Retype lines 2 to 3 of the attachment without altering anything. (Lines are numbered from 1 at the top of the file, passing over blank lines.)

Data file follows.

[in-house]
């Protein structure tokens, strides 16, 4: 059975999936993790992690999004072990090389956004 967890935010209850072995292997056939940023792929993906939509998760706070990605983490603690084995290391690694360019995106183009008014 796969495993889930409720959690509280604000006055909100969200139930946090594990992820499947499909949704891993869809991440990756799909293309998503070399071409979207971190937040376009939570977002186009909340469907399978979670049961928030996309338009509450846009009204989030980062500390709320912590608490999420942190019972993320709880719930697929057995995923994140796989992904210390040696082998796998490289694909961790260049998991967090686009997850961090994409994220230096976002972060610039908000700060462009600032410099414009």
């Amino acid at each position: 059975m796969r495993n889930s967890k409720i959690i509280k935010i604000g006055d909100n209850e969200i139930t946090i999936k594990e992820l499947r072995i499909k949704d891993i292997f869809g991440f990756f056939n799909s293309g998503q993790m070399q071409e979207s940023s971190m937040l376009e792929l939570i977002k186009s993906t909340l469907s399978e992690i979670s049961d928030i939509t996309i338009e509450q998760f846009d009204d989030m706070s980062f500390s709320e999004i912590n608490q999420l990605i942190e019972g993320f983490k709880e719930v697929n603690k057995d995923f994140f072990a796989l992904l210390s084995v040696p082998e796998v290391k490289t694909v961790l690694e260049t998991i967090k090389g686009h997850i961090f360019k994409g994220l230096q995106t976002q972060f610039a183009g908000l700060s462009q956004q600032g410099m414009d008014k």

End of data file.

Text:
């Protein structure tokens, strides 16, 4: 059975999936993790992690999004072990090389956004 967890935010209850072995292997056939940023792929993906939509998760706070990605983490603690084995290391690694360019995106183009008014 796969495993889930409720959690509280604000006055909100969200139930946090594990992820499947499909949704891993869809991440990756799909293309998503070399071409979207971190937040376009939570977002186009909340469907399978979670049961928030996309338009509450846009009204989030980062500390709320912590608490999420942190019972993320709880719930697929057995995923994140796989992904210390040696082998796998490289694909961790260049998991967090686009997850961090994409994220230096976002972060610039908000700060462009600032410099414009």
């Amino acid at each position: 059975m796969r495993n889930s967890k409720i959690i509280k935010i604000g006055d909100n209850e969200i139930t946090i999936k594990e992820l499947r072995i499909k949704d891993i292997f869809g991440f990756f056939n799909s293309g998503q993790m070399q071409e979207s940023s971190m937040l376009e792929l939570i977002k186009s993906t909340l469907s399978e992690i979670s049961d928030i939509t996309i338009e509450q998760f846009d009204d989030m706070s980062f500390s709320e999004i912590n608490q999420l990605i942190e019972g993320f983490k709880e719930v697929n603690k057995d995923f994140f072990a796989l992904l210390s084995v040696p082998e796998v290391k490289t694909v961790l690694e260049t998991i967090k090389g686009h997850i961090f360019k994409g994220l230096q995106t976002q972060f610039a183009g908000l700060s462009q956004q600032g410099m414009d008014k």